Create Your Own React Hooks | Part 1

You can create your own hooks to encapsulate component logic into functions that can be reused.

Hooks are a new addition in React 16.8. They let you use state and other React features without writing a class

If you are reading this article then most likely you have already used React Hooks. You probably used the good old reliable useState hook for basic setting and getting of local state in a functional component. And you may have also used the powerful useEffect hook to generate side effects after every render!

Your goal now surely is to further leverage the power of hooks by creating your very own custom hooks. If so, then you have come to the right place!

But first, here is a quick refresher on these two popular built-in hooks:

useState:

This hook is used to build basic local state. Note that the declaration syntax for useState is concise. We declare both the state variable and the setter function in one statement in the form of a deconstructor:

[count, setCount] = useState(0);

After that we are all set to use both the variable and the setter function in our functional component as follows:

  return (
<div>
<p>You clicked {count} times</p>
<button onClick={() => setCount(count + 1)}>
Click me
</button>
</div>
);

useEffect:

If you’re familiar with React class lifecycle methods, you can think of useEffect Hook as componentDidMount, componentDidUpdate, and componentWillUnmount combined.

After importing useEffect, you simply add it to your functional component in the form of a function call:

useEffect(() => {    document.title = `You clicked ${count} times`;  });

In the above example useEffect will be called on every render. You can optimize this functionality by using a memoization-like feature. This can be done by adding a second parameter to the hook as follows:

useEffect(() => {
document.title = `You clicked ${count} times`;
}, [count]);

This will result in useEffect being called only when the variable count changes! Another form of useEffect ensures that it is called only once. This is possible by using an empty array for the second parameter as follows:

useEffect(() => {
document.title = `You clicked ${count} times`;
}, []);

If you would like to look further into these two commonly used hooks useState and useEffect before you continue reading this article please read the documentation on React Hooks here.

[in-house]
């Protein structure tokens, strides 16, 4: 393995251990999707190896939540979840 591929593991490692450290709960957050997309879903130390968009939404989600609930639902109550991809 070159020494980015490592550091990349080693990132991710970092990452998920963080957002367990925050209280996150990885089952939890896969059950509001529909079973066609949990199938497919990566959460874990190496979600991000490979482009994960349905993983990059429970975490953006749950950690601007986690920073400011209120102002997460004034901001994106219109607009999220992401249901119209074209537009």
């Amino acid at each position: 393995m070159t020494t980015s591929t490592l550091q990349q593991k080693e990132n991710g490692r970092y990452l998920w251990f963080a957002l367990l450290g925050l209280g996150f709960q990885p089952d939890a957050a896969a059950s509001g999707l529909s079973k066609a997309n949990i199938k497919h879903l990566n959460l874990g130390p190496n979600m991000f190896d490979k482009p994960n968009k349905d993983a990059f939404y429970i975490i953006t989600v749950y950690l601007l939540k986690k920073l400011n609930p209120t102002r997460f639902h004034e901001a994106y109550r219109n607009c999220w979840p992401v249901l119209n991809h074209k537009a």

Creating a custom hook is easy. Basically, you will be using one or more built-in hooks to build a new function that encapsulates some reusable custom logic or functionality.

In addition to the aforementioned built-in hooks useState and useEffect, here are examples of some additional built-in hooks that you may find instrumental in building your own custom hooks:

useReducer:

This hook is a favorite among Redux fans. It is considered a great alternative to the basic useState hook when there is a need to manage more complex state logic.

One big advantage that his hook touts over a full-fledged Redux implementation is the elimination of so much boiler-plate code!

Look how simple it is to set it up:

const [state, dispatch] = useReducer(reducer, initialState);

Now you can create the reducer function just as you would with a standard Redux flow:

function reducer(state, action) {
switch (action.type) {
case 'increment':
return {count: state.count + 1};
case 'decrement':
return {count: state.count - 1};
default:
throw new Error();
}
}

Finally, just as you would with classical Redux, use the dispatch function to trigger an action along with an optional payload as your gateway to the store:

return (
<>
Count: {state.count}
<button onClick={() => dispatch({type: 'decrement'})}>-</button>
<button onClick={() => dispatch({type: 'increment'})}>+</button>
</>
);

useRef:

useRef returns a mutable ref object whose .current property is initialized to the passed argument (initialValue). The returned object will persist for the full lifetime of the component.

This hook is powerful yet easy to use. You can quickly instantiate a useRef object like so:

const inputEl = useRef(null);

And use it in any of your custom hooks that offer functionality that relies on access to the DOM such as an input element that needs to get focus:

inputEl.current.focus();

All you have to do is set the ref attribute of the DOM element to the useRef object as follows:

<input ref={inputEl} type="text" />

Note that useRef is much more than just a ref attribute. It’s real power is realized when it is used to persist any mutable value just like instance fields in classes. useRef will return the same ref object on every render!

That’s it for now!!

Stay tuned for Part 2. We will take a handful of these amazing built-in hooks and use them to build our own customized React hook!

Frontend Software Engineer at Publicis Sapient

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